Most of the bandwidth among parents is also consumed by concerns about the pandemic, says Paul Reville, Massachusetts’s former education secretary. The increased salience of K-12 schools measured in the Suffolk poll results from a desperate desire to return to the pre-COVID state of existence, when families, schools, and employers could take the school day for granted, he said; but the next mayor will need to accomplish a great deal more than negotiating a return to the status quo ante.
“We’re not debating strategy so much right now as we’re debating survival issues,” Reville said. “Are we going to open or not? Will we have enough room for all the students? Will they have to wear masks? What happens if the current spike in numbers keeps going? It’s hard to concentrate on the strategic when the day-to-day is so challenging.”
March 13, 2020, was the most significant day in the recent history of Boston Public Schools. That Friday, then-Mayor Walsh and Boston schools Superintendent Brenda Cassellius announced that the district would close all buildings to in-person learning for six weeks. In fact, the initial reopening date would come and go, with most students stuck at home for the better part of a year.
But another crucial development had been announced just hours earlier, when local officials signalled that the district would be entering a unique governing partnership with the state of Massachusetts to improve learning outcomes for students. The announcement followed the release of a harsh audit of Boston’s academic performance, which found that one-third of its students attended schools ranking in the bottom 10 percent statewide. State authorities would provide support to the system going forward, but also hold it responsible for meeting specific performance goals.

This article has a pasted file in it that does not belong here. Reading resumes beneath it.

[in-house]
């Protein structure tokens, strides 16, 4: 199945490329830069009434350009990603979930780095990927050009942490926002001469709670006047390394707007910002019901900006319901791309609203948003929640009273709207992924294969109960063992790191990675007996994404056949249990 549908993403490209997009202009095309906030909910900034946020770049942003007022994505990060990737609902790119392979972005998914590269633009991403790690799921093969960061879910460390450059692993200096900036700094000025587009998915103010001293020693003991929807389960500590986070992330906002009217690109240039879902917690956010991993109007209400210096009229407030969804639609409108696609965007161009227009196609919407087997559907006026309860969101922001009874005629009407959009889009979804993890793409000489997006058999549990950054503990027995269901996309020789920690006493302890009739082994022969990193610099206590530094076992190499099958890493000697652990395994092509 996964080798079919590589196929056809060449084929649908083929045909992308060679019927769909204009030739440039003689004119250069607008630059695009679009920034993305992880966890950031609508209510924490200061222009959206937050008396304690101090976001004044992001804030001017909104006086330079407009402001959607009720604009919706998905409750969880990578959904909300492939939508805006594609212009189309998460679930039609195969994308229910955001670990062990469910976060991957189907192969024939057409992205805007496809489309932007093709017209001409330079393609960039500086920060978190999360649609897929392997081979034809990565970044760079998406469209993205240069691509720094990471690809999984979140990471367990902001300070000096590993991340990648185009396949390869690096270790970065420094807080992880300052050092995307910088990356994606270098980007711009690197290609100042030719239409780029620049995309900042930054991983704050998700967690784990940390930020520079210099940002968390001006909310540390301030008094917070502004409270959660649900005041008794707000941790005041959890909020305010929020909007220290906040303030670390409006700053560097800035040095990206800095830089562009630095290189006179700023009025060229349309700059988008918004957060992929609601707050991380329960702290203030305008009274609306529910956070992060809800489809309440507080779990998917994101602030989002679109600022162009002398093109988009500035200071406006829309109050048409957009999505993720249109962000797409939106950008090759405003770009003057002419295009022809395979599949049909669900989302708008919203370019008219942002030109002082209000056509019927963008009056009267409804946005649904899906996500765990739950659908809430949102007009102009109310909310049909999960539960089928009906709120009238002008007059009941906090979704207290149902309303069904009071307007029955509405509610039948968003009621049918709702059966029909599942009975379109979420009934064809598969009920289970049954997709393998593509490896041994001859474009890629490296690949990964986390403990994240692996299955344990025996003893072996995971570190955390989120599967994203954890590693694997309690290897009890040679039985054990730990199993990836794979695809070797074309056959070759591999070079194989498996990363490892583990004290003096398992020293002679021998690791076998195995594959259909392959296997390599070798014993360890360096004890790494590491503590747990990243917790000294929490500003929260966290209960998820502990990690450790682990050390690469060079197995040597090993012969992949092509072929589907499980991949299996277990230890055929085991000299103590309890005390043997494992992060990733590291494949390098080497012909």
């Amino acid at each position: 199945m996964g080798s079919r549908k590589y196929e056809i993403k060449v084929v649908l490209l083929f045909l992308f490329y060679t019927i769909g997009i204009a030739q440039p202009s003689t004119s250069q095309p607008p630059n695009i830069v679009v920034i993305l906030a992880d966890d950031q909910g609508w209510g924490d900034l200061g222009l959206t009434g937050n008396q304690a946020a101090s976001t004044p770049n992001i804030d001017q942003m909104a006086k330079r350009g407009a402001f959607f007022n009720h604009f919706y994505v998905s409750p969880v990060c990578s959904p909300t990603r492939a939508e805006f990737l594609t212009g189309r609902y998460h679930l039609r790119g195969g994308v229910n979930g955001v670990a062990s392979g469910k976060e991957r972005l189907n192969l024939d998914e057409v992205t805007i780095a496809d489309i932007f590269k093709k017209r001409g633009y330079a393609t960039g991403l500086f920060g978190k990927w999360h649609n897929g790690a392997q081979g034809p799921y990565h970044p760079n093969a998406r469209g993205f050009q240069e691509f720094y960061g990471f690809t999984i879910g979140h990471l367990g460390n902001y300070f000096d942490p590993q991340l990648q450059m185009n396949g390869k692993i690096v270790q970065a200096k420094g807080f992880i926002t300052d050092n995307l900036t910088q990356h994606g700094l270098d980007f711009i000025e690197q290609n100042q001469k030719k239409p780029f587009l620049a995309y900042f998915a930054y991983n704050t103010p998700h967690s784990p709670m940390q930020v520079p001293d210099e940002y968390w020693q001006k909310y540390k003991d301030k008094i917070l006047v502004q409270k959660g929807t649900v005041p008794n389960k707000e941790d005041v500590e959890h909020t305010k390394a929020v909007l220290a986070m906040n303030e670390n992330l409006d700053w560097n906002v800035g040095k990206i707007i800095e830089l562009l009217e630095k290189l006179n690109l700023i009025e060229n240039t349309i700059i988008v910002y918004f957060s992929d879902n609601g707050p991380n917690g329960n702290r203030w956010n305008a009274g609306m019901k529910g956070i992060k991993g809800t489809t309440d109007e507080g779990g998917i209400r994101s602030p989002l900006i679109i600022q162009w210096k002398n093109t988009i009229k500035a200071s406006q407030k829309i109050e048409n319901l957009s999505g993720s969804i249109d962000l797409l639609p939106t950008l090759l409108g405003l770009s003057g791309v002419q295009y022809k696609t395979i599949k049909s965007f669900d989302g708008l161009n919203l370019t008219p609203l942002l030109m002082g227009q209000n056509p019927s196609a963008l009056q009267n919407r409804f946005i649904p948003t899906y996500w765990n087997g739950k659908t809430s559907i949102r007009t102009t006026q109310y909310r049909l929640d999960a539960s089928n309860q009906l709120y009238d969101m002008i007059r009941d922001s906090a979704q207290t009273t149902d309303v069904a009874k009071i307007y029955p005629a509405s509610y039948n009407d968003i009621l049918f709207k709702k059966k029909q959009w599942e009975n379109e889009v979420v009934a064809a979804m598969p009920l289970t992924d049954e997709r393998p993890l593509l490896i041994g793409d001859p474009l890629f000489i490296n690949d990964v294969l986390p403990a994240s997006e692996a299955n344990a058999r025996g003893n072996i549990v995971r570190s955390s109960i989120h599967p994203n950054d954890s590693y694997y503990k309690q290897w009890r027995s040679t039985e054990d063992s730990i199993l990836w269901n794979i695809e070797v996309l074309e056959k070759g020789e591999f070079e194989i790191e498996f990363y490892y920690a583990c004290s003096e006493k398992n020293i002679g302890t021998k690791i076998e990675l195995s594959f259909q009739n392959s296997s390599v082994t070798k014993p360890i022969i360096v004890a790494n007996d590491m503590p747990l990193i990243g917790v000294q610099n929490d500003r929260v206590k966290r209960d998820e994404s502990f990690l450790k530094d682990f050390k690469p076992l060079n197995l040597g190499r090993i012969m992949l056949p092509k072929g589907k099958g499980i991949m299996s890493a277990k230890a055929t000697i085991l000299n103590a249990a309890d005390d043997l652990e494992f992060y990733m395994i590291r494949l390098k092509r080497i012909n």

The new arrangement was especially startling given Boston’s reputation as a comparatively high-flying district among its large, urban peers. Beginning in the 1990s and early 2000s, national observers began to celebrate the steady growth in student test scores, which was widely attributed to then-Superintendent Tom Payzant’s efforts to restructure curricula and focus on literacy instruction. While large gaps still separated the city’s underprivileged children from their peers in nearby suburbs, the arrow was definitively pointing upwards.
The progress began to slow about a decade ago, according to a report by the research organization Bellwether Education Partners, as the district cycled rapidly through a sequence of short-lived and interim superintendents before landing on Cassellius in 2019. The 2020 “memorandum of understanding” — which created a substantial role for state oversight while stopping short of a takeover — might have offered an opportunity to reclaim momentum. But according to John Portz, a political scientist at Northeastern University, it was instantaneously overshadowed by COVID.
“That would have been a key jumping-off point, if you will, for where education was going to go,” Portz said. “But it just got totally swallowed up by the pandemic. Thinking back, no one has talked about it, and I wonder whether it’s simply a dead letter at this point.”
Exam school admissions